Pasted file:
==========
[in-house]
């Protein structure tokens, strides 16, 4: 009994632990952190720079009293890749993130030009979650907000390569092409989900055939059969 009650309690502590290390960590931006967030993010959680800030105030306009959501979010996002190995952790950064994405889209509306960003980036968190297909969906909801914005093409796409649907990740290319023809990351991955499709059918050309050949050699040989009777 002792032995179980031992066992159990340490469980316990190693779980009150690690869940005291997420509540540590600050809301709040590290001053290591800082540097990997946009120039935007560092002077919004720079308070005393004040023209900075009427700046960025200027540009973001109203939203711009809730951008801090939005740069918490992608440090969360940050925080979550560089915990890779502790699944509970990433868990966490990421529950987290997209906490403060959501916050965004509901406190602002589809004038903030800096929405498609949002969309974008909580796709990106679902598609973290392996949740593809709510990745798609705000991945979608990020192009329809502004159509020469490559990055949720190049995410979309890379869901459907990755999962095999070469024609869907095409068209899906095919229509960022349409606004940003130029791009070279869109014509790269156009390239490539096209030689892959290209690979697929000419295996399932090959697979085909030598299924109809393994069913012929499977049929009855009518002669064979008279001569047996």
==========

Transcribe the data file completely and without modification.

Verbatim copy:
[in-house]
């Protein structure tokens, strides 16, 4: 009994632990952190720079009293890749993130030009979650907000390569092409989900055939059969 009650309690502590290390960590931006967030993010959680800030105030306009959501979010996002190995952790950064994405889209509306960003980036968190297909969906909801914005093409796409649907990740290319023809990351991955499709059918050309050949050699040989009777 002792032995179980031992066992159990340490469980316990190693779980009150690690869940005291997420509540540590600050809301709040590290001053290591800082540097990997946009120039935007560092002077919004720079308070005393004040023209900075009427700046960025200027540009973001109203939203711009809730951008801090939005740069918490992608440090969360940050925080979550560089915990890779502790699944509970990433868990966490990421529950987290997209906490403060959501916050965004509901406190602002589809004038903030800096929405498609949002969309974008909580796709990106679902598609973290392996949740593809709510990745798609705000991945979608990020192009329809502004159509020469490559990055949720190049995410979309890379869901459907990755999962095999070469024609869907095409068209899906095919229509960022349409606004940003130029791009070279869109014509790269156009390239490539096209030689892959290209690979697929000419295996399932090959697979085909030598299924109809393994069913012929499977049929009855009518002669064979008279001569047996």